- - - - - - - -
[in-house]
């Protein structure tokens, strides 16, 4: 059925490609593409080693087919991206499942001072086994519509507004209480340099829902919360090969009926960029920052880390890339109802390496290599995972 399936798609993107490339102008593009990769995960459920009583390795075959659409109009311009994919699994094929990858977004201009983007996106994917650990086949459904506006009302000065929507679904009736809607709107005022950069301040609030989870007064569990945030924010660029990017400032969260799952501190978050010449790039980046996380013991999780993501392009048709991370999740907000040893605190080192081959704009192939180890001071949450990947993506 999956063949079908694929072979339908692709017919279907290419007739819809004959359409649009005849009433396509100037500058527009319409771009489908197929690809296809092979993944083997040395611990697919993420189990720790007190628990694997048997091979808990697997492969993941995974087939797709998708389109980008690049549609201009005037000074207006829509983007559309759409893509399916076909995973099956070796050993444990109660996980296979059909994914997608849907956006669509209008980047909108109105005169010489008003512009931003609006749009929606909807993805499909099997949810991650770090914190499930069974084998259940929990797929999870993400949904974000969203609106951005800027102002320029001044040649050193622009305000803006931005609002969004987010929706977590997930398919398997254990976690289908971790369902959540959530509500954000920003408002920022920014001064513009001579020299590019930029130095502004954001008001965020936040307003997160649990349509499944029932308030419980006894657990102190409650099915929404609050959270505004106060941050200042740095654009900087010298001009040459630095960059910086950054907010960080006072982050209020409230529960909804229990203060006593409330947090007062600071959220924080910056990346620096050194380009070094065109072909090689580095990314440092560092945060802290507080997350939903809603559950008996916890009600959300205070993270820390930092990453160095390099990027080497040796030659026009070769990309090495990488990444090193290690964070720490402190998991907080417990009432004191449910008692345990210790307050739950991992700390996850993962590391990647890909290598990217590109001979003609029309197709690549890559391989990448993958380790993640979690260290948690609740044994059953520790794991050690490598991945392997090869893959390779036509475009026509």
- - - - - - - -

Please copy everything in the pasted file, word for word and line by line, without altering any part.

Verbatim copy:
[in-house]
């Protein structure tokens, strides 16, 4: 059925490609593409080693087919991206499942001072086994519509507004209480340099829902919360090969009926960029920052880390890339109802390496290599995972 399936798609993107490339102008593009990769995960459920009583390795075959659409109009311009994919699994094929990858977004201009983007996106994917650990086949459904506006009302000065929507679904009736809607709107005022950069301040609030989870007064569990945030924010660029990017400032969260799952501190978050010449790039980046996380013991999780993501392009048709991370999740907000040893605190080192081959704009192939180890001071949450990947993506 999956063949079908694929072979339908692709017919279907290419007739819809004959359409649009005849009433396509100037500058527009319409771009489908197929690809296809092979993944083997040395611990697919993420189990720790007190628990694997048997091979808990697997492969993941995974087939797709998708389109980008690049549609201009005037000074207006829509983007559309759409893509399916076909995973099956070796050993444990109660996980296979059909994914997608849907956006669509209008980047909108109105005169010489008003512009931003609006749009929606909807993805499909099997949810991650770090914190499930069974084998259940929990797929999870993400949904974000969203609106951005800027102002320029001044040649050193622009305000803006931005609002969004987010929706977590997930398919398997254990976690289908971790369902959540959530509500954000920003408002920022920014001064513009001579020299590019930029130095502004954001008001965020936040307003997160649990349509499944029932308030419980006894657990102190409650099915929404609050959270505004106060941050200042740095654009900087010298001009040459630095960059910086950054907010960080006072982050209020409230529960909804229990203060006593409330947090007062600071959220924080910056990346620096050194380009070094065109072909090689580095990314440092560092945060802290507080997350939903809603559950008996916890009600959300205070993270820390930092990453160095390099990027080497040796030659026009070769990309090495990488990444090193290690964070720490402190998991907080417990009432004191449910008692345990210790307050739950991992700390996850993962590391990647890909290598990217590109001979003609029309197709690549890559391989990448993958380790993640979690260290948690609740044994059953520790794991050690490598991945392997090869893959390779036509475009026509």